OHIO SUPREME COURT COMMISSION ABband and wife for inducing the plaintiff's wife to abandon him, in which the illegal acts are charged to

STRACT. have been done by the female defendant, evidence of

JANUARY TERM, 1884. her acts is competent, eveu if such acts were unknown to the husband, and he had not encouraged her to com

CORPORATION INSOLVENT--LIABILITY OF STOCKmit them; and if a cause of action is proved, both are

HOLDERS.-(1) In an action by a creditor of an insolvliable. (4) Evidence is also competent to show that

eut corporation to enforce the personal liability of its the parents had, after such separation, kuowingly en

stockholders, where the stockholders were not all becouraged her to associate with disreputable persons.

fore the court, and it did uot appear that those not







served with process could not have been served, it was viding that if the purchaser shall take any objection error to assess upun the stockholders served the whole or make any requisition as to the title, evidence or amount of the indebtedness of the corporation. In an commencement of title, conveyance or otherwise, action of this kind all the owners of stock are neces- which the vendor is unable or unwilling to remove or sary parties. Rev. Stat., § 3260; Wright v. McCor- comply with, the vendor may by notice in writing demack, 17 Ohio St. 86; Umsted v. Buskirk, id. 113; livered to the purchaser or his solicitor, and notwithBrown v. Hitchcock, 36 id. 667; Wheeler v. Faurot, 37 standing any intermediate negotiation, rescind the id. 26. (2) In such action it was error to give judg-contract for sale. The purchasers made fourteen rement for some of the stockholders releasing them from quisitions. The vendor answered them. The purassessment, upon the finding that they did not own chasers considered several of such answers insuffistock at the time the liability sought to be enforced cient, and insisted on the requisitions. The vendor accrued, without finding further that the stock held by gave notice that he rescinded the contract. The purthese defendants had not been sold by the corporation chasers waived the requisitions, and on the vendor prior to the time such liability accrued. Brown v. veglecting to complete the contract, applied by sumHitchcock, 36 Ohio St. 667. Bonewitz v. Van Wert Co. mons for a declaration that they were entitled to a Bank. Opinion by McCauley, J.

cou veyance of the property. Held, that the vendor had expressed his inability or unwillingness, but the

purchasers had insisted on their requisitions; that RECENT ENGLISH DECISIONS.

"unwillingness” meant unwillingness to go to the

trouble and expense of removing or complying with LIMITATION -- STATUTE OF- ACKNOWLEDGMENT.

requisitious; and that the vendor had a right to reAn acknowledgment, in order to be sufficient to take

scind the contract at any time without giving his reaa debt out of the statute of limitations, must be abso

Ch. Div., June 13, 1884. Dames v. Wood. lute and unconditional-not controlled by any other

Opinion by Bacon, V. C. (51 L. T. Rep. [N. S.) 109.) language in the document-and must contain words of GAMING--AGENT-IMPLIED AUTHORITY TO PAY BET. such a character that there may reasonably be inferred -Where a person authorizes another to bet for him in therefrom a promise to pay the debt. The acknowl. the agent's own name, an implied request to pay if the edgment must vot only be clear in itself in order to bet be lost is involved in that authority; aud the moraise the implication of a promise, but must be ac- ment the bet is made, and the obligation to pay it if companied with words which prevent the possibility lost incurred, the authority to pay becomes irrevoof the implication; though an expression of less than cable in law, and it is immaterial that such obligation a promise will not necessarily put an end to the impli- is not enforceable by process of law, if the non-fulfillcation. It is not enough for the writer of an acknowl- ment of it would entail serious inconvenience or loss edgment to refer to a debt as being due from some- upon the agent. So held by Bowen and Fry, L. JJ. body, but the latter, on its fair construction as read (affirming judgment of Hawkins, J., reported 48 L. T. by the light of surrounding circumstances, must be an Rep. [N. 8.] 74), Brett, M. R., dissenting. Ct. of App., admission that the writer himself owes the debt. A May 30, 1884. Read v. Anderson. Opinions by Brett, debtor wrote to his creditor, “I thank you for your M. R., Bowen and Fry, L. JJ. (51 L. T. Rep. [N. very kind intentions to give up the rent of Tyn-y- S.] 55.) bwrwydd next Christmas, but I am happy to say at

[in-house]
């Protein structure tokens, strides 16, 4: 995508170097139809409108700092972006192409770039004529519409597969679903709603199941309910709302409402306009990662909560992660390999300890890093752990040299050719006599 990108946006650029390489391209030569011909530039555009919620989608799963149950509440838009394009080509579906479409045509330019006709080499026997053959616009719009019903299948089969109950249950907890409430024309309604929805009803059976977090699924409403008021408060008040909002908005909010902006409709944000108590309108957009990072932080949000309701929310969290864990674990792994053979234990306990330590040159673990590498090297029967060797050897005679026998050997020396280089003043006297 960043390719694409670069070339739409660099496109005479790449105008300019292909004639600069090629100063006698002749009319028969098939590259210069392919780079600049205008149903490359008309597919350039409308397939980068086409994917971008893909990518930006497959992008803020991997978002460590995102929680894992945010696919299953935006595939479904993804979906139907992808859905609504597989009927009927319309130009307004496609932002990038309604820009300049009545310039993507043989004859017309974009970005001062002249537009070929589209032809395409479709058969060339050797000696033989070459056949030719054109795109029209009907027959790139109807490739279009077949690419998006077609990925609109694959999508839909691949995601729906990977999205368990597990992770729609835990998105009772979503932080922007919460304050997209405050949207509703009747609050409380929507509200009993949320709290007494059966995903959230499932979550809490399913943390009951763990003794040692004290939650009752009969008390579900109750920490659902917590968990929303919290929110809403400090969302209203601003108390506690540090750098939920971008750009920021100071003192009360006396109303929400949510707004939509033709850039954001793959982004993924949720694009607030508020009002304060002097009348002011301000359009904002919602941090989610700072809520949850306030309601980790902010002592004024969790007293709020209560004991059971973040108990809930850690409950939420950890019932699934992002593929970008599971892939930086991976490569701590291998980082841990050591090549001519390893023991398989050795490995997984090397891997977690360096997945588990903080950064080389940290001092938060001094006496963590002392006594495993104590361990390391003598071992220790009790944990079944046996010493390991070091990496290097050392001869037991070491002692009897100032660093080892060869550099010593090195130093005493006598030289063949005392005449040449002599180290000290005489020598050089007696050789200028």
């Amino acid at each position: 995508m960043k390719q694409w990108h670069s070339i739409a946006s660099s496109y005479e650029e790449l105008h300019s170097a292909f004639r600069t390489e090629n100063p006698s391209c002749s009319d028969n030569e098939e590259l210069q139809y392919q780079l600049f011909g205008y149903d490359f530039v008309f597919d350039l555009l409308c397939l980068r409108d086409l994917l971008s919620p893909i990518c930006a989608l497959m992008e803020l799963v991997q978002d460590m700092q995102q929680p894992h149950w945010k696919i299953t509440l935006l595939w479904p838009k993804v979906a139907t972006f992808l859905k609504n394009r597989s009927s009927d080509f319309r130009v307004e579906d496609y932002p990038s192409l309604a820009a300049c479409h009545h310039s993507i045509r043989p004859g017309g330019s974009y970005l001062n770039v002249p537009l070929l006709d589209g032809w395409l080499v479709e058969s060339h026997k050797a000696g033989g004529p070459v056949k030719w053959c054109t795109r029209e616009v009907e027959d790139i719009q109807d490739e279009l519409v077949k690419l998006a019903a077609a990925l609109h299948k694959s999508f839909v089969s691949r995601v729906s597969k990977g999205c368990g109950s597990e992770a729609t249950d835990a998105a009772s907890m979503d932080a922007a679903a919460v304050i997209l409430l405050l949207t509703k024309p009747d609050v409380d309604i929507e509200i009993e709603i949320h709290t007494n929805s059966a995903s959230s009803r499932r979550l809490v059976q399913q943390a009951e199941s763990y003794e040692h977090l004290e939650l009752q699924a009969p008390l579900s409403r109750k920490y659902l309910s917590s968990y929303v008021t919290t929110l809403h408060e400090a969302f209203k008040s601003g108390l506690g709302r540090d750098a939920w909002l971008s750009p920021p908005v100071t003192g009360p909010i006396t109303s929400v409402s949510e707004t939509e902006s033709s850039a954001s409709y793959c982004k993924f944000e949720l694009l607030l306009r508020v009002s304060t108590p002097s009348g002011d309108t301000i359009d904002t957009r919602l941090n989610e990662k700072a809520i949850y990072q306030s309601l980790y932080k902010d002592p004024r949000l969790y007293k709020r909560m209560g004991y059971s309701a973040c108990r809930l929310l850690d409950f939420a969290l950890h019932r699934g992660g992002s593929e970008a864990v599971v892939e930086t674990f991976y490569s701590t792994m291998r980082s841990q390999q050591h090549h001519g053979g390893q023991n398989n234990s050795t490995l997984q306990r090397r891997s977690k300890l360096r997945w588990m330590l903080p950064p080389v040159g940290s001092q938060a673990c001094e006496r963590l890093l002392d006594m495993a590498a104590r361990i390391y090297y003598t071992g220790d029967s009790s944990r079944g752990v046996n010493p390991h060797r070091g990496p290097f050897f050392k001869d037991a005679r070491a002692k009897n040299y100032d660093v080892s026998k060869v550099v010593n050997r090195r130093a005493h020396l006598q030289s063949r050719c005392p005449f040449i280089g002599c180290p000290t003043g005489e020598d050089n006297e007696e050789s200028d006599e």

DAMAGES-PENALTY OR LIQUIDATED DAMAGES.--An that time both principal and interest will have been

agreement for sale contained the two following pro. paid in full.” When this letter was written a property

visions: (9) As an earnest hereof the purchaser has called Tyn-y-bwrwydd belonged to the debtor's wife

this day paid into the hands of S. the sum of 5001. as 3 for her separate use, and for some time the rents of

deposit, the deposit to form part of the purchasethe property had been retained by the creditor in part

money to be paid on the day of possession; and (10) satisfaction of his debt. Held (reversing the decision

should either vendor or purchaser refuse or neglect to of Pollook, B., 48 L. T. Rep. [N. S.] 479; 23 Ch. Div.

carry out the above arrangement on her or his part, 207), that the letter was not a sufficient acknowledg

the one so refusing or neglecting shall pay to the ment to take the debt out of the statute of limitations.

other the sum of 5001. as or in the nature of liquidated Morgan v. Rowlands, 26 L. T. Rep. (N. S.) 855; L. R.,

damages. The purchaser was unable to carry out his 7 Q. B. 493; 2 Eng. Rep. 611,comments on. Ct. of App.,

part of the agreement. The vendor brought this acMarch 31, 1884. Green v. Humphreys. Opinions by

tion for specific performance of the agreement, or in Cotton, Bowen and Fry, L. JJ. (51 L. T. Rep. [N. S.]